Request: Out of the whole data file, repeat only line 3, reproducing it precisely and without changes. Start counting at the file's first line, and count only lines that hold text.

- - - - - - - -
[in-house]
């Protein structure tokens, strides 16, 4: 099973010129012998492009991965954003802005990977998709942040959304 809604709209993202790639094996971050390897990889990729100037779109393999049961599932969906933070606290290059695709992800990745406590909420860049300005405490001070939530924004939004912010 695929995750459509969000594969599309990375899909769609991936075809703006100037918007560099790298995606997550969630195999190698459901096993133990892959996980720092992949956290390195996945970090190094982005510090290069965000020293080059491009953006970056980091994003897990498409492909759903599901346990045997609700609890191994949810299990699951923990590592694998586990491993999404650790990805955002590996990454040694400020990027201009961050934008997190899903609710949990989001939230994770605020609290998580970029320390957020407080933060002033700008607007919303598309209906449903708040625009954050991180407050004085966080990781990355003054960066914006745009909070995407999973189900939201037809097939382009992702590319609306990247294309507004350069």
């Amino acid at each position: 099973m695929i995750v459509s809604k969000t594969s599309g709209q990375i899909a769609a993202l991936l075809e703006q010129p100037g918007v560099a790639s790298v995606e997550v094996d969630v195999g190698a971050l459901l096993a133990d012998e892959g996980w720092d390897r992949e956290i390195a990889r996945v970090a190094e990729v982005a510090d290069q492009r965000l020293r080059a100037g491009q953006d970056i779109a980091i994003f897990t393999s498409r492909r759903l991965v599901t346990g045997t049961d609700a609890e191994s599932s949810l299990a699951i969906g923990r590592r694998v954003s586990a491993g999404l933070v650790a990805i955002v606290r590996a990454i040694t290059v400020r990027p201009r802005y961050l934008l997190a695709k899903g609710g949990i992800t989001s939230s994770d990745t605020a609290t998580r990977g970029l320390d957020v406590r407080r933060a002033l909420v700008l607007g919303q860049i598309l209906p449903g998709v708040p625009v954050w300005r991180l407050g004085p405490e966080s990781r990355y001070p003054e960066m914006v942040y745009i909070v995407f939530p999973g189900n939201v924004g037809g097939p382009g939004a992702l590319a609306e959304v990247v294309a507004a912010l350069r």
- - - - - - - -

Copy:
């Amino acid at each position: 099973m695929i995750v459509s809604k969000t594969s599309g709209q990375i899909a769609a993202l991936l075809e703006q010129p100037g918007v560099a790639s790298v995606e997550v094996d969630v195999g190698a971050l459901l096993a133990d012998e892959g996980w720092d390897r992949e956290i390195a990889r996945v970090a190094e990729v982005a510090d290069q492009r965000l020293r080059a100037g491009q953006d970056i779109a980091i994003f897990t393999s498409r492909r759903l991965v599901t346990g045997t049961d609700a609890e191994s599932s949810l299990a699951i969906g923990r590592r694998v954003s586990a491993g999404l933070v650790a990805i955002v606290r590996a990454i040694t290059v400020r990027p201009r802005y961050l934008l997190a695709k899903g609710g949990i992800t989001s939230s994770d990745t605020a609290t998580r990977g970029l320390d957020v406590r407080r933060a002033l909420v700008l607007g919303q860049i598309l209906p449903g998709v708040p625009v954050w300005r991180l407050g004085p405490e966080s990781r990355y001070p003054e960066m914006v942040y745009i909070v995407f939530p999973g189900n939201v924004g037809g097939p382009g939004a992702l590319a609306e959304v990247v294309a507004a912010l350069r």